I canít quite remember the exact order of the next part of the trip. I felt incredibly spaced out and at one point had to ask my sober friend what drug we had taken because I had forgotten a lot of things. I also asked if what was happening was real. I was almost certain that it was, but I felt like I needed confirmation. I felt very spaced out, nauseous, and was starting to feel uncomfortable. I picked up a bowl and put my face in it as I thought I might throw up. I donít know how long my face was in the bowl but it felt like I was in another world before I remembered I was in the house and I came back to reality. My grip on my sense of identity was slipping away, and when I had a moment of clarity, I asked my friend for a prescription anti-anxiety tablet as I had heard that these can stop the trip (I later found out that it wasnít the right tablet, and only a benzo would have worked). The trip didnít stop, but I moved into a more relaxed state and accepted the sense of confusion. I felt incredibly hot, sweaty and clammy, and kept asking my friends if I was sweating a lot, to which they replied that I wasnít. My mouth was also very dry and had an unpleasant metallic taste for the entire trip. I lay down on a rug, which was cold, but I mistook it for being wet. I felt like I could hear rain, and then felt raindrops on my skin but was told that it wasnít raining.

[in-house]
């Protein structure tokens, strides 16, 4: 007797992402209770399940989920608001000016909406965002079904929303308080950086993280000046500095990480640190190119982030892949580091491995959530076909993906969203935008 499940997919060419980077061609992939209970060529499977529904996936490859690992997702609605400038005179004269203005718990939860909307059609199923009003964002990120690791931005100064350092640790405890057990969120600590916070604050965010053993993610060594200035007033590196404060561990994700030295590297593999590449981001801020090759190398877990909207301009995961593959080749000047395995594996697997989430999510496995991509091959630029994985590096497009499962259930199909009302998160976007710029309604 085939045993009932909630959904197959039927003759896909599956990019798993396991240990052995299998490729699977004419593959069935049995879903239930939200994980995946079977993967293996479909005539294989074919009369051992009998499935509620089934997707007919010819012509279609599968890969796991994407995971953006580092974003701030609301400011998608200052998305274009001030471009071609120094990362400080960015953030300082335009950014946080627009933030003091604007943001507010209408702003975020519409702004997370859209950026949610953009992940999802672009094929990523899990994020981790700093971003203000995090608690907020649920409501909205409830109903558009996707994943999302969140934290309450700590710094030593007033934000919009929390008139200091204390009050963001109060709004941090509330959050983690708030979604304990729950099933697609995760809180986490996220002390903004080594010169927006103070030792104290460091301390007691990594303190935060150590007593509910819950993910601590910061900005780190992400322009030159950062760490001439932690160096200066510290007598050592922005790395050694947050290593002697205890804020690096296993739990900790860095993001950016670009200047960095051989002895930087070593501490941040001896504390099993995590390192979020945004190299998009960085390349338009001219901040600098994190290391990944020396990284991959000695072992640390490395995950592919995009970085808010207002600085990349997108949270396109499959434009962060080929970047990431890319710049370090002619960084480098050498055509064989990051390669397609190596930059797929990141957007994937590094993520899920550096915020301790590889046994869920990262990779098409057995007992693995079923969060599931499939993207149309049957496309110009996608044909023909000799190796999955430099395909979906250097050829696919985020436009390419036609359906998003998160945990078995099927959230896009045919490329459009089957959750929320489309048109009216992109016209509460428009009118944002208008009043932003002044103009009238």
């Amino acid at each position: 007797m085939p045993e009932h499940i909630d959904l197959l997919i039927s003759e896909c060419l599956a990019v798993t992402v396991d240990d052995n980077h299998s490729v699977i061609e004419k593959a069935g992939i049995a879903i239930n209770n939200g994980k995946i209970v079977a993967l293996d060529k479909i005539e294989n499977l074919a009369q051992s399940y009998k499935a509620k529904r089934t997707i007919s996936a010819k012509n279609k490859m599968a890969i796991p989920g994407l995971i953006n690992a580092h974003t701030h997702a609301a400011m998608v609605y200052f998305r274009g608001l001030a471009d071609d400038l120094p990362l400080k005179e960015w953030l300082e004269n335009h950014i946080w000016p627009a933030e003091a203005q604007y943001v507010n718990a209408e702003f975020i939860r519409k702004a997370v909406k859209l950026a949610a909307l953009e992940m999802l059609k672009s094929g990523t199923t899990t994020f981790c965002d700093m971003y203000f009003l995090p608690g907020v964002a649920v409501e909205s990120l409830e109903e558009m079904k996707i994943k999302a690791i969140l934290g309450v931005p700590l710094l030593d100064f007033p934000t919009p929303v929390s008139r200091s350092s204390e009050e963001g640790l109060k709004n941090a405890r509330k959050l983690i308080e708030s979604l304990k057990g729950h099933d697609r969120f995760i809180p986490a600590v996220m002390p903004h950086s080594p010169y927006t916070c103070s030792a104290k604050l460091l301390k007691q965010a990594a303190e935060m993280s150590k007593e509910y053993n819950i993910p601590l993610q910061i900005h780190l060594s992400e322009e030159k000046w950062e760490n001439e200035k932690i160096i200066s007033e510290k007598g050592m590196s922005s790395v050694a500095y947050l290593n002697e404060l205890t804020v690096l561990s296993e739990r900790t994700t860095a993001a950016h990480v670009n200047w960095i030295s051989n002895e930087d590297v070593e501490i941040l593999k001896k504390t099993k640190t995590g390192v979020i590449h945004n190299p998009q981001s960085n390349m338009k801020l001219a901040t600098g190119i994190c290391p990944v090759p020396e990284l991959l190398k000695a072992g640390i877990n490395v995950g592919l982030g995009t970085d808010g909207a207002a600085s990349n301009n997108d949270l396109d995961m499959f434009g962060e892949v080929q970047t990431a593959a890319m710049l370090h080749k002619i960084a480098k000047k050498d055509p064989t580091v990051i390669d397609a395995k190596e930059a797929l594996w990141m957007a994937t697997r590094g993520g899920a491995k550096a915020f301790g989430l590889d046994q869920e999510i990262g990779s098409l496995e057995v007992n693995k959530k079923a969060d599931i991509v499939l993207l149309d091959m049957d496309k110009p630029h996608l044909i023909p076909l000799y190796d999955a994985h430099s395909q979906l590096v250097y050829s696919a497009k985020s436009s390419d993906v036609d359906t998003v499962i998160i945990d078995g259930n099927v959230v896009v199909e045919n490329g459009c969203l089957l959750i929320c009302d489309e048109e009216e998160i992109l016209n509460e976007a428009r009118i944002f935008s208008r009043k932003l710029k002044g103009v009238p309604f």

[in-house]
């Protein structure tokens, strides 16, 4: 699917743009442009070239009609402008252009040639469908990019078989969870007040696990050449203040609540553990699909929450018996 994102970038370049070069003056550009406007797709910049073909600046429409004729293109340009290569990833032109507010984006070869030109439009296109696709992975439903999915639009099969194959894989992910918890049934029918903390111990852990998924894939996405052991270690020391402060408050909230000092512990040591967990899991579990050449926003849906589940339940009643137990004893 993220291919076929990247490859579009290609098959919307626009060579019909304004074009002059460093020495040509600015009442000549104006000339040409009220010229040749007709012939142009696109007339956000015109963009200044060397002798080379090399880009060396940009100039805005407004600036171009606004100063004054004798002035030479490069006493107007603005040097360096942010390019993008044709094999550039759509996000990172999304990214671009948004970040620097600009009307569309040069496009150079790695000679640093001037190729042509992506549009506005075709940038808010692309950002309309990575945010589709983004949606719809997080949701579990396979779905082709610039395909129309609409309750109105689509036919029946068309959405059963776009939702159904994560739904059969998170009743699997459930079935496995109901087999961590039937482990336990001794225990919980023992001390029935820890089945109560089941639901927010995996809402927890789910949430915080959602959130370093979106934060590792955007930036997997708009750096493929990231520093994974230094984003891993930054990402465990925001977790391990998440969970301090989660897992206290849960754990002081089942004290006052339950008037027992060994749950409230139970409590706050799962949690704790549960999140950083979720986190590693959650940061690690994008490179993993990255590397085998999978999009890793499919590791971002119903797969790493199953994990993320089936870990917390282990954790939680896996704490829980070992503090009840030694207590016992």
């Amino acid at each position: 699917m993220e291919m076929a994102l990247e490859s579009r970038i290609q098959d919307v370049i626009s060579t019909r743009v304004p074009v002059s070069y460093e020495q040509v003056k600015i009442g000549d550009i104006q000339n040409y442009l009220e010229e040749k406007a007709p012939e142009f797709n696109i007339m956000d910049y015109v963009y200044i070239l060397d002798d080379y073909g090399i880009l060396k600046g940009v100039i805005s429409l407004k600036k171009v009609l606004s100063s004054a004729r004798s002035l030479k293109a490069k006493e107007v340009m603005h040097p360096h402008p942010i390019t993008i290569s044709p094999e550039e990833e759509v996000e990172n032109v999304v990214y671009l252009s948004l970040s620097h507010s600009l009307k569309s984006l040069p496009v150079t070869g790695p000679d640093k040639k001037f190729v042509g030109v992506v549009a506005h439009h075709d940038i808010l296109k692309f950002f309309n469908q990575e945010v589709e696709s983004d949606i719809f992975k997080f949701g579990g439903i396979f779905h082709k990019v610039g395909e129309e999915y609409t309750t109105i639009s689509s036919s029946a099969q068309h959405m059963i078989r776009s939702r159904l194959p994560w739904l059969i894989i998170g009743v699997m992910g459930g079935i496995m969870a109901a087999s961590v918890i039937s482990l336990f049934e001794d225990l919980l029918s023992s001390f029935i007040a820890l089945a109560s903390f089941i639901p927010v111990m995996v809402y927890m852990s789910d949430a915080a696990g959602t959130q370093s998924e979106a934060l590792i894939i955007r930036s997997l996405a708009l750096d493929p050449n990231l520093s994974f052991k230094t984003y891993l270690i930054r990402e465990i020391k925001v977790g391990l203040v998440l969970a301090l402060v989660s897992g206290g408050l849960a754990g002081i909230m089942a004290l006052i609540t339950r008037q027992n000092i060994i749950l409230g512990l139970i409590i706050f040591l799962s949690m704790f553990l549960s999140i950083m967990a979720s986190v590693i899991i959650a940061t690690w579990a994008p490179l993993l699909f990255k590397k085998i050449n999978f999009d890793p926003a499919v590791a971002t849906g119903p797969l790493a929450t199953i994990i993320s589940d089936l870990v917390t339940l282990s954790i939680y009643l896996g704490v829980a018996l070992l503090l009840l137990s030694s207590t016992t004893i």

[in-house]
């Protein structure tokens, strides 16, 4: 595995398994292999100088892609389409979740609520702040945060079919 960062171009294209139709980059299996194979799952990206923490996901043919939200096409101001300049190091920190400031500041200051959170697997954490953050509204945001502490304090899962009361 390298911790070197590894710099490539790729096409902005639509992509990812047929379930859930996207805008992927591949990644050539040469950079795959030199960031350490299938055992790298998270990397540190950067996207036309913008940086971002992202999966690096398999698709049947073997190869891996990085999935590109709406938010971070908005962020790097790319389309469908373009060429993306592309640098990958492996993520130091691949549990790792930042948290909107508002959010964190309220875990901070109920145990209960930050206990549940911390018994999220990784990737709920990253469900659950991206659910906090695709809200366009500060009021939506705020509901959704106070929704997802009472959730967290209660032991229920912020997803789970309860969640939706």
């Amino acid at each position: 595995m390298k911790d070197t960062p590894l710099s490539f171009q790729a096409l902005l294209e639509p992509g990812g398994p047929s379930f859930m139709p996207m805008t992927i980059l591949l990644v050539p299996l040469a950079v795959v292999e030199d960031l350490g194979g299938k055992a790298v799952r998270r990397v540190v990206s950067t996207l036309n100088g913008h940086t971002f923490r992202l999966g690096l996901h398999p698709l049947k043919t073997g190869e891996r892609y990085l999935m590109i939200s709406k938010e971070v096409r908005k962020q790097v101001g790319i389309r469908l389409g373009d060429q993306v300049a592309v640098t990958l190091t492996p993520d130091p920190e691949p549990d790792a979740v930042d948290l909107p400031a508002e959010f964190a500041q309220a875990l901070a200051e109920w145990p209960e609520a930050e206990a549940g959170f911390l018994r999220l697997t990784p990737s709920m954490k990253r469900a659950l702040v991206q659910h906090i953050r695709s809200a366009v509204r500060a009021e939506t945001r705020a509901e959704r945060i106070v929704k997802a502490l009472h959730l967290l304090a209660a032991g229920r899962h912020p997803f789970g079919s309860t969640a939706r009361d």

My sober friend and one of my other friends left the room for a while to go out in the garden, but I felt too heavy to move so me and another tripping friend stayed. I felt paranoid while they were gone as I felt like my sober friend was our only connection to reality and without her being there I might lose sense of where and who I was. I called her on the phone and they came back shortly.

I felt uncomfortable in my clothes so I changed into pajamas in my bedroom. This was a really difficult task and seemed to take ages and take a lot of mental concentration for me to stay on the task of getting changed. Afterwards I went back upstairs and lay down on the bed with my friends. At this point the anxiety and confusion faded and the trip started to get good. I think this was maybe 2 or 3 hours in.

I noticed that the lights from the lamps was reflecting on the walls and ceiling, but instead of reflecting solidly, it was in moving geometric patterns, which was amazingly entertaining to look at. We put on MGMTís Oracular Spectacular album, which sounded perfect for the occasion. There was a sense of catharsis and connection to everything and each other, and the senses of sound and visuals seemed interlinked rather than separate. Itís hard to remember the specifics of each song, but throughout the album I felt really happy to be with my friends, and that I was part of a life affirming-experience. I could imagine that moment as a scene from a teen coming-of-age film, and I reflected how it had been worth it to make it through the struggles of my life to reach this point.